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our Westinghouse has upper ice maker trays and a collector tray below them as shown in the photo #2. It’s usually impossible to free the ice blocks from the upper trays. It’s a dopey system and takes up as much space as 3 or 4 old fashioned plastic icecube trays

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Hey, I have a tip for you. I used to have this problem, particularly with older trays. What I found helped was never filling the trays until I had all the ice (even tiny crystals) out of the trays. So I would run them under hot water, then fill with either cold or warm. The ice comes out much easier. Hope it helps.

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Our 10 year old Electrolux has 3 twist trays. They have not been a problem. Our secret is to not fill the trays exactly full. Tilting the far end of the trays at around 1 in 10 evens out the water in each cube. The excess flows off the end into the sink.

They do waste a little space to leave room to flip over and to hold the ice produced. It’s less than a built in ice maker water chiller. The twist and drop ice tray unit can be removed from our other small fridge a Westinghouse, when the space is needed.

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Yah, been doing that. Its random, it seems, whether I get full cubes or broken ones. Meh.

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I have the same issue with a Samsung fridge/freezer. I feel your pain.I have found that the cubes dislodge more easily if I empty the trays after a short period of time (just after they have frozen). Leave them for a week and I’m lucky to get half of them to drop.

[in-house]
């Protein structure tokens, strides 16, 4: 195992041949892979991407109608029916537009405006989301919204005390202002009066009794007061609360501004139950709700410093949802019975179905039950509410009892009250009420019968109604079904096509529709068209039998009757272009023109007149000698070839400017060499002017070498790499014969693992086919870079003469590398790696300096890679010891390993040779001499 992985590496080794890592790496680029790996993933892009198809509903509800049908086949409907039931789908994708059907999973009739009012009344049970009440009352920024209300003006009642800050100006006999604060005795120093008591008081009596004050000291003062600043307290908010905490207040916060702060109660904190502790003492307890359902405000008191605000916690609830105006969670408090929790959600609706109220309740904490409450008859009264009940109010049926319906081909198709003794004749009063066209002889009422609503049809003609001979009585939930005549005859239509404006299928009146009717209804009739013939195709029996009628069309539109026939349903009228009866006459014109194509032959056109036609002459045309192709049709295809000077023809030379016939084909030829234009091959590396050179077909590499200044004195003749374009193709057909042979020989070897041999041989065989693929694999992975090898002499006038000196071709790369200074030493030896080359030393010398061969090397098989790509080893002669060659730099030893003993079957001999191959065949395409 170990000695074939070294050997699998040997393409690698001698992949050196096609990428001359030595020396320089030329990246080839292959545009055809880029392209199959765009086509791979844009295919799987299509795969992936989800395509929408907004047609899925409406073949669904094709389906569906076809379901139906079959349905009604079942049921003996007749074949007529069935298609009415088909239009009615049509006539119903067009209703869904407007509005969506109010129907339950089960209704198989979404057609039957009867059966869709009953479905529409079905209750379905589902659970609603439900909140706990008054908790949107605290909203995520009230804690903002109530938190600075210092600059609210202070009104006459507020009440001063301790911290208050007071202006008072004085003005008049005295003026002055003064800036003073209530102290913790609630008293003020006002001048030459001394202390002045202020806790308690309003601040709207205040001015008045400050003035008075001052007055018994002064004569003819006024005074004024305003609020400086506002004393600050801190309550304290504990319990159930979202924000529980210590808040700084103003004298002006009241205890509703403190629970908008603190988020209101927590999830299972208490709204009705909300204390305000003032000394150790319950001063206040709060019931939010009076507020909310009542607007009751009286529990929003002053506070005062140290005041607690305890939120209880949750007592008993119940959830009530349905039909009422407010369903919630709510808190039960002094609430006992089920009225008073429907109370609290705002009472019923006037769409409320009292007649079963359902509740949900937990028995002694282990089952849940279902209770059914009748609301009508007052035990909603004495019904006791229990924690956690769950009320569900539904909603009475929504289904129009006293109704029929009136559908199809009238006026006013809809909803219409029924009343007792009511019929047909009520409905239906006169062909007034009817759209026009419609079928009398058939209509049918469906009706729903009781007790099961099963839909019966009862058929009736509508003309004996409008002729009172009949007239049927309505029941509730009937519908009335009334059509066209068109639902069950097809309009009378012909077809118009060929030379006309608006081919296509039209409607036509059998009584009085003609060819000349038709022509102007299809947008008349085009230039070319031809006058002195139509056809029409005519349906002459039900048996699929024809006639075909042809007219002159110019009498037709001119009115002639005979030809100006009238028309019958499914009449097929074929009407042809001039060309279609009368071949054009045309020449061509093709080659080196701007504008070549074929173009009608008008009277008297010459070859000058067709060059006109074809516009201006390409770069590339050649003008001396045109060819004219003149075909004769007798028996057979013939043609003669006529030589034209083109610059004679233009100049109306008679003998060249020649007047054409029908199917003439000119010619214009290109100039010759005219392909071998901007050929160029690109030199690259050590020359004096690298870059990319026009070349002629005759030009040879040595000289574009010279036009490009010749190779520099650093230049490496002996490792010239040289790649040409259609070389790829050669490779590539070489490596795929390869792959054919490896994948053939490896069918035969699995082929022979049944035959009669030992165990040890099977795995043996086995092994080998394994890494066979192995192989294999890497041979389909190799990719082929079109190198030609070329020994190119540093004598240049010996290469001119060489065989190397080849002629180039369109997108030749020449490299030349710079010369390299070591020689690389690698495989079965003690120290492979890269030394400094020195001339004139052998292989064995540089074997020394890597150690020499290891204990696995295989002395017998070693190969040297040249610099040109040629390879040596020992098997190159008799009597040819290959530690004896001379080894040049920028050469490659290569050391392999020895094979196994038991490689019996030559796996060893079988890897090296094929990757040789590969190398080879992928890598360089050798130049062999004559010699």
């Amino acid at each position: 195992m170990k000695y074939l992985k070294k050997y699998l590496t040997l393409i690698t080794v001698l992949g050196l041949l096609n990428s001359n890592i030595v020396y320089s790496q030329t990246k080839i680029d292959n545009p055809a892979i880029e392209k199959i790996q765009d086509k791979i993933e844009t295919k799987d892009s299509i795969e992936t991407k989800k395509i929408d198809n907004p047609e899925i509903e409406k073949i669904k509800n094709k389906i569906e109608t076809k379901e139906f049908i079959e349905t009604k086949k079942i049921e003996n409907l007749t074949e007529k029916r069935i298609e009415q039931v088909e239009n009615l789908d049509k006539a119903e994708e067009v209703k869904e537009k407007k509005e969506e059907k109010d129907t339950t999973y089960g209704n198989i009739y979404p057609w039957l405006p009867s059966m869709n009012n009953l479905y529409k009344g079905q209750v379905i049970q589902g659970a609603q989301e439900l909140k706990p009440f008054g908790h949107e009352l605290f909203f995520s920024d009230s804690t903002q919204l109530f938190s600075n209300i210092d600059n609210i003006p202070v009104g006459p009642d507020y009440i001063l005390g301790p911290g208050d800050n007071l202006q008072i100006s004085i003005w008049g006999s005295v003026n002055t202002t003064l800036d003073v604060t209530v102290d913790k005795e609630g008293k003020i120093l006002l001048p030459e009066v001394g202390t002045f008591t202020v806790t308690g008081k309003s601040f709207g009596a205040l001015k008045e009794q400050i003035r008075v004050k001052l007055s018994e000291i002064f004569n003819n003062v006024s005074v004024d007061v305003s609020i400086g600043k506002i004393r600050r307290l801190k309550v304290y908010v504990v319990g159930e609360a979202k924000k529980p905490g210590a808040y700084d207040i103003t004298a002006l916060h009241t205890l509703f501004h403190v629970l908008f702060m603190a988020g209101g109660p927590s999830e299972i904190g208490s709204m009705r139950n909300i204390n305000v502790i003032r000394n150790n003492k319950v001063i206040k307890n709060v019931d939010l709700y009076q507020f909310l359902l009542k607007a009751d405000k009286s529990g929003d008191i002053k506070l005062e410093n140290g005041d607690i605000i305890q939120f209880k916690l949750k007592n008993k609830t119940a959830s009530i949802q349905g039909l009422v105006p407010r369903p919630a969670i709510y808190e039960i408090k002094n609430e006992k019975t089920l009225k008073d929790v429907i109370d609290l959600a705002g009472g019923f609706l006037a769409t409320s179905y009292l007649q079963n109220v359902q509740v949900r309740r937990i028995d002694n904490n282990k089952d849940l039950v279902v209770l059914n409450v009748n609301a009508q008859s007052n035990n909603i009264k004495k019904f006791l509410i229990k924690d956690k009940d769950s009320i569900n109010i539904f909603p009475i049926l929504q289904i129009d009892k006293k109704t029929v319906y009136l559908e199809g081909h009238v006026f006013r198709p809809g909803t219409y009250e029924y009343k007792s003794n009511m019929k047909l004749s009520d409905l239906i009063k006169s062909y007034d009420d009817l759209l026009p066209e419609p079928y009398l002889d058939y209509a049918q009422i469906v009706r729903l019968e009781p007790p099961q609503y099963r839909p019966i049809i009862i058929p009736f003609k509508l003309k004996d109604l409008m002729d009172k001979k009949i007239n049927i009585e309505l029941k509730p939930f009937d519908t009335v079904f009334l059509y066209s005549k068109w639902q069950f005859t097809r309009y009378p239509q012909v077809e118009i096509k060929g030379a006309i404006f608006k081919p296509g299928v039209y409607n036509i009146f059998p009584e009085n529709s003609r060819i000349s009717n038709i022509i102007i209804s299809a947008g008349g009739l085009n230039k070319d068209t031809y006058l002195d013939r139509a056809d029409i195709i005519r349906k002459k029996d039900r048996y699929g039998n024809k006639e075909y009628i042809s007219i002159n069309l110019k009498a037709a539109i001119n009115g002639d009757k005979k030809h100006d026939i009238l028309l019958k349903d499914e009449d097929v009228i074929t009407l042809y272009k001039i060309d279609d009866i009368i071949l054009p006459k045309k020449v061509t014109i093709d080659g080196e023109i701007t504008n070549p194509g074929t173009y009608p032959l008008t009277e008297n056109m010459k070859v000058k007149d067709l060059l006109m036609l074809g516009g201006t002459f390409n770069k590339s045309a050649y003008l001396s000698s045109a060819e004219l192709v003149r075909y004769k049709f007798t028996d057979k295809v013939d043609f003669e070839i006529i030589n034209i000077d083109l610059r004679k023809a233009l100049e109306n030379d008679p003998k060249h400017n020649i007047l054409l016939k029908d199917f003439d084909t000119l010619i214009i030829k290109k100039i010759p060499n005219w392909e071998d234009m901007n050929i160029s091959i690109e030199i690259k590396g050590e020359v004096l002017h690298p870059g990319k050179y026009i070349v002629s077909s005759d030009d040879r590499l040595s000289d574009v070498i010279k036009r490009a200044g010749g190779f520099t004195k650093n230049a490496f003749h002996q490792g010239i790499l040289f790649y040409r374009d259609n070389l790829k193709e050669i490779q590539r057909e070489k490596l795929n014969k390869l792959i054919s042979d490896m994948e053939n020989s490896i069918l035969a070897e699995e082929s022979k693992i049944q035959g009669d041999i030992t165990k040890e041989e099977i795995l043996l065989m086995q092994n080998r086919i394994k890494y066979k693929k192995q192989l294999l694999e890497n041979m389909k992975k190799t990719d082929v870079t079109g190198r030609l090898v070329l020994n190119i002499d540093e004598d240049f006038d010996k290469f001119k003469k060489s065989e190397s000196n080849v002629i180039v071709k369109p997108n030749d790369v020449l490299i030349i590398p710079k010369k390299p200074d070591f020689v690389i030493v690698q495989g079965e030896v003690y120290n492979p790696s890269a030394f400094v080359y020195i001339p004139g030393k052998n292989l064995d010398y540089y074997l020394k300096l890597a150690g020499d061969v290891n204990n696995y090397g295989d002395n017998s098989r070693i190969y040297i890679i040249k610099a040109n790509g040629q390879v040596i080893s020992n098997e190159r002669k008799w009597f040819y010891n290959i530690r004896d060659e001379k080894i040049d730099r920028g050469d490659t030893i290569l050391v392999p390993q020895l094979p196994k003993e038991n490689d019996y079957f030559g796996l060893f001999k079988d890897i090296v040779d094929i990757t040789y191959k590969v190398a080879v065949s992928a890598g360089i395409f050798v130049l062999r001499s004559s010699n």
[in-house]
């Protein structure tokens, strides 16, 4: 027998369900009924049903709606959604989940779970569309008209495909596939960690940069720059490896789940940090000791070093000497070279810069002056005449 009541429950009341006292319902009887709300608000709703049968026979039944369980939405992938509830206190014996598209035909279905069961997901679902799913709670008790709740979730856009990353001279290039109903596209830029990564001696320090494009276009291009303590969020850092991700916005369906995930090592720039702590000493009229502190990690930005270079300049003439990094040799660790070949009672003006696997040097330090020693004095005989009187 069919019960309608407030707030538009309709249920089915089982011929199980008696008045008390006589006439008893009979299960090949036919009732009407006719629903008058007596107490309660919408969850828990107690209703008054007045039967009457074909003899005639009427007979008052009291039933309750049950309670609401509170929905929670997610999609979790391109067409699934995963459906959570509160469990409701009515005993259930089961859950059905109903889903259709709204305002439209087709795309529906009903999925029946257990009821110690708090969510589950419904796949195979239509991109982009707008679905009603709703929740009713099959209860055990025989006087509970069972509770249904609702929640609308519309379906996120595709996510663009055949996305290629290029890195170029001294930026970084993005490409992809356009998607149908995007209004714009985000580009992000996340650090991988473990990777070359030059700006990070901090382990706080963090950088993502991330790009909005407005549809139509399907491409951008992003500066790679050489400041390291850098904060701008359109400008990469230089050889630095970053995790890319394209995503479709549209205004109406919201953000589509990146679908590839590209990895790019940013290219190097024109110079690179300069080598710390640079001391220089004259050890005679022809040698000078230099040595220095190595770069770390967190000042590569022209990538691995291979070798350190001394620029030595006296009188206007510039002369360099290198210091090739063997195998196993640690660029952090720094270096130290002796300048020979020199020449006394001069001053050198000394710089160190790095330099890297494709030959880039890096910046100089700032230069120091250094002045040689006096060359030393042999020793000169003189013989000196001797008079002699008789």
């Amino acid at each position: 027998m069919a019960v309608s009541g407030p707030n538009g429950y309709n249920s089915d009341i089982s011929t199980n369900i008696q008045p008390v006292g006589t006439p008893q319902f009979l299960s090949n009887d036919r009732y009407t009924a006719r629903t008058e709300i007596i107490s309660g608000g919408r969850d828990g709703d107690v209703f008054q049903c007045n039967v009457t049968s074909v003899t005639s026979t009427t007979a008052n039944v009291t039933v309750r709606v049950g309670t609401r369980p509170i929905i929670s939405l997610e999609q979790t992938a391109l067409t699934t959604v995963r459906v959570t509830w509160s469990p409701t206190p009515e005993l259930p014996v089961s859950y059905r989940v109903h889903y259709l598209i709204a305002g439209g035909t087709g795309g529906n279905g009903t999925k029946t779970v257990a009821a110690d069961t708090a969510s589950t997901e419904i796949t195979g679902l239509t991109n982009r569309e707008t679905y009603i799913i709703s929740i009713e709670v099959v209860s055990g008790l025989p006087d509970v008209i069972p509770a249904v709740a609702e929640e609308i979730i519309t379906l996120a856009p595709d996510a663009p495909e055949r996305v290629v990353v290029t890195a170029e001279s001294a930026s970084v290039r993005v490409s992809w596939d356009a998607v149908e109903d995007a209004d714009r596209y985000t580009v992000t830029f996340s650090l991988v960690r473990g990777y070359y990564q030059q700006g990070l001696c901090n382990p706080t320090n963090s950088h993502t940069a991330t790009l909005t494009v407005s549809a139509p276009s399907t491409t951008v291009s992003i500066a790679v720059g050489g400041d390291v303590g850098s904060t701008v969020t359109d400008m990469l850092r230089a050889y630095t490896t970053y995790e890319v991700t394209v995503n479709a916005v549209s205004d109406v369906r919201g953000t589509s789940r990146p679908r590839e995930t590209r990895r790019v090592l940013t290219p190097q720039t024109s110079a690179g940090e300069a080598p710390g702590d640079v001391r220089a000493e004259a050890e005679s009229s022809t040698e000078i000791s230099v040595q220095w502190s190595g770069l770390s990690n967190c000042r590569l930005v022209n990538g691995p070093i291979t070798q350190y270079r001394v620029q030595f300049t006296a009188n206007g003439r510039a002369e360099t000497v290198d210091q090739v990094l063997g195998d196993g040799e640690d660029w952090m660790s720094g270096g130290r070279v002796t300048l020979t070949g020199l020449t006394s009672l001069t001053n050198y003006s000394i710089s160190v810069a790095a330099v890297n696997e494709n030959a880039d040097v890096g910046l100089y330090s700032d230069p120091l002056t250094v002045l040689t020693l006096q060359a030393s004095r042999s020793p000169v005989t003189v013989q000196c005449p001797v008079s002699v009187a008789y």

The whole mechanism feels flimsy and likely to break. I am sure I will be using the tray method, suggested by others in this thread, before long.

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Looks like the same trays we have in our Westinghouse fridge. We also have the same trouble. The left hand one is ok inasmuch as if I twist the knob, the cubes drop out. However, the tray often then jams and won’t return because I have discovered there is something in the roof above the tray that catches it, which means I can’t get the tray in or out without a fight. The right hand tray will never release the cubes, so I now take the whole thing out and free the cubes by twisting it very hard until the cubes release. Then I slide it back in, twist both knobs, and the ice falls out. Westinghouse shouldn’t make it so hard. Otherwise, the rest of the fridge is great.

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Yeah, my fridge is a top mount Westinghouse 340L. It seemed like a good idea at the time. Won’t be going there again :slight_smile: